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Rugrats, The

USA



Original Air Date:
1991
Channel:
Nickelodeon
Prod. Co.:
Klasky-Csupo
Genre:
Series
 

3.50

Great
2
Votes
Characters & Voices
Lou - Joe Alaskey, David Doyle
Drew - Michael Bell
Chazz - Michael Bell
Boris - Michael Bell
Chuckie - Christine Cavanaugh
Tommy - Elizabeth Daily
Mrs. Holkin - Alice Ghostley
Dr. Lipschitz - Tony Jay
Phil - Kath Soucie
Lil - Kath Soucie
 
It’s difficult enough to make sense of the world as an adult, so can you even imagine what it’s like for a child?

Nickelodeon’s Rugrats wasn’t the first cartoon to attempt to present the world through the eyes of children - lest we forget Muppet Babies - however it was by far the most originally executed. The stories were told from the perspective of 5 children, whose limitless imagination provided the groundwork for each episode’s ensuing adventures.

The show revolved around one-year-old Tommy Pickles, who, clad in a blue shirt and diapers, still managed to have a few more hairs on his head than Homer Simpson. Tommy’s crew consisted of his bullying older cousin Angelica, his buck-toothed best friend, a frazzled, freckled, four-eyed worrywart named Chuckie Finster, and infant twins Phil and Lil DeVille. Susi Carmichael, a sweet African-American toddler, appeared later in the series. Too young to speak around adults, the youngsters found their voices when alone in each other’s company, often discussing and dissecting their own rugs-eye views.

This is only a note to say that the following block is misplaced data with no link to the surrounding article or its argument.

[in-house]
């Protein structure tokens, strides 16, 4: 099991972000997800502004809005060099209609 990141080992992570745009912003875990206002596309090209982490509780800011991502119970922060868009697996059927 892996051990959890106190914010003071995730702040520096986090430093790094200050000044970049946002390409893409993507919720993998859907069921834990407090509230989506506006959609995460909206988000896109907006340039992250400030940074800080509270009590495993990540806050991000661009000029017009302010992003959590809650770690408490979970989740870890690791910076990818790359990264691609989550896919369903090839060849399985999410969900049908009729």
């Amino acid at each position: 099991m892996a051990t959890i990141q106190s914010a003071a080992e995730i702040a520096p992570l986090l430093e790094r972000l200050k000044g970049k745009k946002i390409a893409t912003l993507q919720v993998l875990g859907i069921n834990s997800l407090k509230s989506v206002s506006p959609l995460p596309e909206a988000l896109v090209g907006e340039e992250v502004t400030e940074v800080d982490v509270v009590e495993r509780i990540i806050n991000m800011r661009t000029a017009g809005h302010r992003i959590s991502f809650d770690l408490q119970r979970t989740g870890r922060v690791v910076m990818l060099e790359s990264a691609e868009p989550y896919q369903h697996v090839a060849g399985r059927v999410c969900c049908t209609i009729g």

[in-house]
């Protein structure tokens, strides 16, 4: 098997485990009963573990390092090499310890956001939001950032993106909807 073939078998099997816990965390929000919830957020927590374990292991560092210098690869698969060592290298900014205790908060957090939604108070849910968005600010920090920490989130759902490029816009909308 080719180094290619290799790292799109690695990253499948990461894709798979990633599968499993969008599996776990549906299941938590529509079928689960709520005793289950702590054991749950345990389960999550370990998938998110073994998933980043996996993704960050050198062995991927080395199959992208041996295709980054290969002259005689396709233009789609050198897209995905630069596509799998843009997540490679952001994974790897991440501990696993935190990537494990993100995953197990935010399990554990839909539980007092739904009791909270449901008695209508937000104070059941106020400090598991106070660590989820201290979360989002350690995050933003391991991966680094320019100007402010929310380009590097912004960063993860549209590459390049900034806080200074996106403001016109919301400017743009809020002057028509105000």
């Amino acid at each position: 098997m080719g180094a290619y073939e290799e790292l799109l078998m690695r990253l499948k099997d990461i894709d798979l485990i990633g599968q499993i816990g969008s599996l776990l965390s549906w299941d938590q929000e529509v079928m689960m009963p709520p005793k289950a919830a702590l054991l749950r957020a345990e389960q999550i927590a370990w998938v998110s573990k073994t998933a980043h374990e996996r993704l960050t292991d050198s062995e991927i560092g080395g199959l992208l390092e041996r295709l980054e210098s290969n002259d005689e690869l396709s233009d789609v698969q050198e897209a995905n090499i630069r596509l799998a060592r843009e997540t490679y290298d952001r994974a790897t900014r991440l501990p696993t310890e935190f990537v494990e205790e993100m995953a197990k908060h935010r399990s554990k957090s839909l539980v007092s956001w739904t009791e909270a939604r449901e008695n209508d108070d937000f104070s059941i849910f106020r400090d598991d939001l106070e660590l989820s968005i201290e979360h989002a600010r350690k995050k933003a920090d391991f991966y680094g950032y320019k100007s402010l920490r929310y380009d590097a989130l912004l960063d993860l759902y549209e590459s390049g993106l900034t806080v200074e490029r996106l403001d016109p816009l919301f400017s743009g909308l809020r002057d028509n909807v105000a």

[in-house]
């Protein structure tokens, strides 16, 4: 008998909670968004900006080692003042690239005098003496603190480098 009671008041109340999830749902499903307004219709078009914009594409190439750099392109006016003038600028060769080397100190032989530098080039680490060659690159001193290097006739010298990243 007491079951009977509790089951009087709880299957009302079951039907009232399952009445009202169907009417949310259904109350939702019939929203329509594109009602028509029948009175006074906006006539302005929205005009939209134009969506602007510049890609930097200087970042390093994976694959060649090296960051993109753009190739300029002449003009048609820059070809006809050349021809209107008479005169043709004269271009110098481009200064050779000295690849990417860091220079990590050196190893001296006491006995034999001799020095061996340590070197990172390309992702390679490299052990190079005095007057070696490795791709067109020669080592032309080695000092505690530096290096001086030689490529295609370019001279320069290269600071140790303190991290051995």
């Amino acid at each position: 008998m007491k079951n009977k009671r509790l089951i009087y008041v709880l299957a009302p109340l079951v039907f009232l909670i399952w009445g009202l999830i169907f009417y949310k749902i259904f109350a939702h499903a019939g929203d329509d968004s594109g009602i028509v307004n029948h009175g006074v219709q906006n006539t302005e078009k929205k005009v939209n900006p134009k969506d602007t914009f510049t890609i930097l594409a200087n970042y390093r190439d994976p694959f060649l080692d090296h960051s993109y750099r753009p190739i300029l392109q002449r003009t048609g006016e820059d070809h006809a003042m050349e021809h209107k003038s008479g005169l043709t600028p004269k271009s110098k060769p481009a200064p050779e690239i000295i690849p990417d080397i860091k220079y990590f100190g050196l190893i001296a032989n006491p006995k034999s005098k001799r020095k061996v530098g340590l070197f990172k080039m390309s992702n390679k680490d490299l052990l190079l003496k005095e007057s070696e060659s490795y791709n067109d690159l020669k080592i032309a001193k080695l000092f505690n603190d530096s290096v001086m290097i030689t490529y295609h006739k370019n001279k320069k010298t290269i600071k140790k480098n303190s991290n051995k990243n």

The show’s humor came from the toddlers’ naïve and quite literal takes on the “adult world,” like how they believed eating from a dog bowl turned you into a dog, or that when dad spends his workdays “pushing paper,” that he is literally pushing paper all day. The show was unique in that it never condescended to its stars, or the viewers for that matter, rather making the audience feel as though it actually was regressing back to the innocent, imaginative world of a one year-old.

By the second season the entire infant premise became a bit less believable, what with the kids wielding power tools and reenacting scenes from classic Westerns, but far-fetched is quite different from boring, which the show never was. Like most cartoons of the 90’s, Rugrats wasn’t without its self-conscious aspects, often injecting pop culture references and societal critiques into its scripts, though these lines were usually reserved for the show’s full-grown characters.

The adults on the show included Tommy’s mom Didi, an overprotective social climber, his father Stu, an inventor of children’s toys, Anjelica’s pushover dad Drew (Stu’s brother), her annoying mother Charlotte, and the ever-doting Grandpa Pickles. Other grown-ups were Chuckie’s dad, Charlie Finster (his mom, Melinda, had died shortly after Chuckie’s birth), Phil and Lil’s parents, Betty and Howard DeVille, and Susie’s parents, Randy and Lucy Carmichael.

The cast of The Rugrats also appeared in a variety of specials, including Rugrats: Hollyween, A Rugrats Passover (Tommy’s mom is Jewish), Rugrats Mother’s Day Special, Rugrats the Santa Experience and Rugrats Vacation. In 1998, the tenacious tykes appeared in their first full-length feature film The Rugrats Movie, a hufe hit. A sequel followed in 2000, taking the babies to Europe for Rugrats in Paris: The Movie.

On television, Tommy, Angelica and the rest continue to entertain both the diaper set and those who need a reminder of what life as a floor-hugger was like. The Rugrats taught us that the wisdom and whimsy of the toddler set is not to be underrated.
 
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